It's also critiqued for promoting an ‘illness’ format, where you are ‘mentally ill’ and ‘need to get better’. More modern therapies like humanistic therapies see you as resourceful, but just in need of support finding and using your innate resources.
And then there is no scientific evidence to prove that things like free association and dreams do tell us the ‘truth’ about ourselves.
Finally, the idea that all our issues come from childhood is challenged. While many root issues can come from early experiences, we develop as people and can experience traumas at all ages.
Then there is of course Freud’s theories around ‘psychosexual development’ and the ‘Oedipus complex’, his idea that much of our troubles arises as we all fancy the parent of the opposite sex. But these ideas were long dropped by more modern contributors to psychoanalysis so you won't be dealing with this in sessions.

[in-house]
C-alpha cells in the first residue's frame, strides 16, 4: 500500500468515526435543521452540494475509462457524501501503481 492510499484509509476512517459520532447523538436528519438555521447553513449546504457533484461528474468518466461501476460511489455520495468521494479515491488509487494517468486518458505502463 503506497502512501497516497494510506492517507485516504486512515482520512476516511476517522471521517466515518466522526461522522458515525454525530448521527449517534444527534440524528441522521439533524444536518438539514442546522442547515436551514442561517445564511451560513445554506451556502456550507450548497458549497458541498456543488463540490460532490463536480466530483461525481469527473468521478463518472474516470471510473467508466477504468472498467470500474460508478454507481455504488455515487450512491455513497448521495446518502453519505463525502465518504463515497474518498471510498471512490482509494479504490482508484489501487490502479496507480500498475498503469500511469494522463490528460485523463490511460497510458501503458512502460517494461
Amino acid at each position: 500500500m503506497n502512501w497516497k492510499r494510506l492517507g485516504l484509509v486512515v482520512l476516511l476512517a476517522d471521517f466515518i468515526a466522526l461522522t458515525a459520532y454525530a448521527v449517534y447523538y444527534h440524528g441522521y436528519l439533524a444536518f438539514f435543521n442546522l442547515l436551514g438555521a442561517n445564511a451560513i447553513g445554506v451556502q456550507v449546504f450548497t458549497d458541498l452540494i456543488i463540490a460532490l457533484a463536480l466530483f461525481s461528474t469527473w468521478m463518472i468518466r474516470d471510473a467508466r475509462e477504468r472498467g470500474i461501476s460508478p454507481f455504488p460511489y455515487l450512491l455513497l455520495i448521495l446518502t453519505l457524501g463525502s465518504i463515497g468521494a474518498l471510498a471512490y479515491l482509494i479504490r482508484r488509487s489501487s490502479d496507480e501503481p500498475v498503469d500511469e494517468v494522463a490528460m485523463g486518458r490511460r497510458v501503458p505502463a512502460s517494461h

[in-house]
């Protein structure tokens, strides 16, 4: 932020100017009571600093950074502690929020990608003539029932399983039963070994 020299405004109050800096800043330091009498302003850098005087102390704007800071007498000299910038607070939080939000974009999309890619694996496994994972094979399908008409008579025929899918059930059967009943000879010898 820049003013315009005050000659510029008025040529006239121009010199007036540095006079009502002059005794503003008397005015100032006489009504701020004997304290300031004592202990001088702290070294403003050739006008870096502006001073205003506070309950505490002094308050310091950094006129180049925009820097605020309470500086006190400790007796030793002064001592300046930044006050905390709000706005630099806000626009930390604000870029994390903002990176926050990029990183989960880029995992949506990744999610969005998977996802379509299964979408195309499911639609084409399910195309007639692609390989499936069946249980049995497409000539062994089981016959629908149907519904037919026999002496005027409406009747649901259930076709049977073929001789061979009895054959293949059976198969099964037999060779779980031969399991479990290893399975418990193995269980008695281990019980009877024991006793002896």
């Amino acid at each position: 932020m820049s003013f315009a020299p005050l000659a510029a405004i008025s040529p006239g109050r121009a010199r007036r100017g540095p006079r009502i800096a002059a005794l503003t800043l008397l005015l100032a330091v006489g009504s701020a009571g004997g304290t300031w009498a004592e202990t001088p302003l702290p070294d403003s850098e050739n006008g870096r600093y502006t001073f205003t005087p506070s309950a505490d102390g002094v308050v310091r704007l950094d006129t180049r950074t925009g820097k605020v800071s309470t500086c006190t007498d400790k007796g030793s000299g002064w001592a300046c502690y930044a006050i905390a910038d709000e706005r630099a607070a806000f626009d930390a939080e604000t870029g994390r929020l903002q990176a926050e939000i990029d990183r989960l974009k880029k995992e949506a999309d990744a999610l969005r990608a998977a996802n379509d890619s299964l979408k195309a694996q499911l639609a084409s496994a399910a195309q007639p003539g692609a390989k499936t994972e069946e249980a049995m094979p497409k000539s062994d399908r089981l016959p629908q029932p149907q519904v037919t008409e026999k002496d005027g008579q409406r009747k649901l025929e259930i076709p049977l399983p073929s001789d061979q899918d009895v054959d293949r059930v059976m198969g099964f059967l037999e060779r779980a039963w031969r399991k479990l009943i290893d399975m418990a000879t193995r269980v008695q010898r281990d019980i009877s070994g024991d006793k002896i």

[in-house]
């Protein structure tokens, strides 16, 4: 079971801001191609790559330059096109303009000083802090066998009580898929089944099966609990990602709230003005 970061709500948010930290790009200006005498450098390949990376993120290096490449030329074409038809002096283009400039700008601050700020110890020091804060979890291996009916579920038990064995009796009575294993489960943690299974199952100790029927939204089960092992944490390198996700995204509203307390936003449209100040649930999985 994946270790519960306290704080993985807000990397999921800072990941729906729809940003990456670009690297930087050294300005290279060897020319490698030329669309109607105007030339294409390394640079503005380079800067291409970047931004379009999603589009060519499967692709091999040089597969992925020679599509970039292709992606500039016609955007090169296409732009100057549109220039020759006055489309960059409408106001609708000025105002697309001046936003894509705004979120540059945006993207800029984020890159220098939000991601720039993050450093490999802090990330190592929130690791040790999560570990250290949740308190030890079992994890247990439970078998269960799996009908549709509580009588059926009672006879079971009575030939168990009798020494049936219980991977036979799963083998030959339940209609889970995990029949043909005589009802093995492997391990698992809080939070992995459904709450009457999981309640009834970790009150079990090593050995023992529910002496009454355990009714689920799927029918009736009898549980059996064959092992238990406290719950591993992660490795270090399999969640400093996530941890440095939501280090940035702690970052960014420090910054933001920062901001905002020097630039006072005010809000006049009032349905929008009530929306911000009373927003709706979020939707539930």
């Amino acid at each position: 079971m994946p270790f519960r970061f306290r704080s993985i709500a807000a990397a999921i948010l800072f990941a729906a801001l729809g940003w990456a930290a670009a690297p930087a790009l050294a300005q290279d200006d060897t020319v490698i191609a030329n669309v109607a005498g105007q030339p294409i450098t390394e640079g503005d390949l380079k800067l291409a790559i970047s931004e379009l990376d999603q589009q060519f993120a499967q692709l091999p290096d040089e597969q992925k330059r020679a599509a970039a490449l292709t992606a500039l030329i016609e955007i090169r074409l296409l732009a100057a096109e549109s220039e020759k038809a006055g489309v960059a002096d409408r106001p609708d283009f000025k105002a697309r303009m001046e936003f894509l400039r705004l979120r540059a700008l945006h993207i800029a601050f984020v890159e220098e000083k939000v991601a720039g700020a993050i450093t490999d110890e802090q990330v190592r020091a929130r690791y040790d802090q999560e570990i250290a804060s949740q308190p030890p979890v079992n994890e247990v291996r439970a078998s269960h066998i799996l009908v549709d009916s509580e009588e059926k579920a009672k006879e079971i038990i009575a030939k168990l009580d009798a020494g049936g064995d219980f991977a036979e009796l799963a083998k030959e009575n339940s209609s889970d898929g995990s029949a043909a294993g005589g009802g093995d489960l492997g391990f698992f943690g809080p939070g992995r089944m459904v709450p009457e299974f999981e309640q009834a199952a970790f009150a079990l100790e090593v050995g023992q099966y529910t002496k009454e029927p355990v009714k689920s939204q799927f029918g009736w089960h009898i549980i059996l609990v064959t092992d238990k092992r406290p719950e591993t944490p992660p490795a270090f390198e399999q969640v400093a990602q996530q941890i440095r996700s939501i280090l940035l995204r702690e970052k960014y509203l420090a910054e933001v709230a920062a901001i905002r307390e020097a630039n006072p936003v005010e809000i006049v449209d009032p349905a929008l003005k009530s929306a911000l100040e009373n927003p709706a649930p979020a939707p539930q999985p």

On the other hand, those who defend psychoanalysis would point to the modern obsession with fast results and short-term therapies. And that funding for research goes towards these therapies as they save money, not as they are more effective. They argue that psychoanalysis is thorough, and creates a committed client/therapist dynamic.
And therapy is an individual choice. Some people still really enjoy psychoanalysis and find it works very well for them.
It's also important to note that most modern psychoanalysts will have also studied other forms of modern psychotherapy, so would offer a more integrative approach in any case. Or lean towards the psychodynamic approach.
If you really feel your past is the issue, and if you love the idea of a deep dive into who you are and what you've lived through, and of working with dreams and your unconscious? Then this might be just the therapy you need.
Time to stop being trapped in the past and move forward? Find your perfect psychoanalytic psychotherapist today.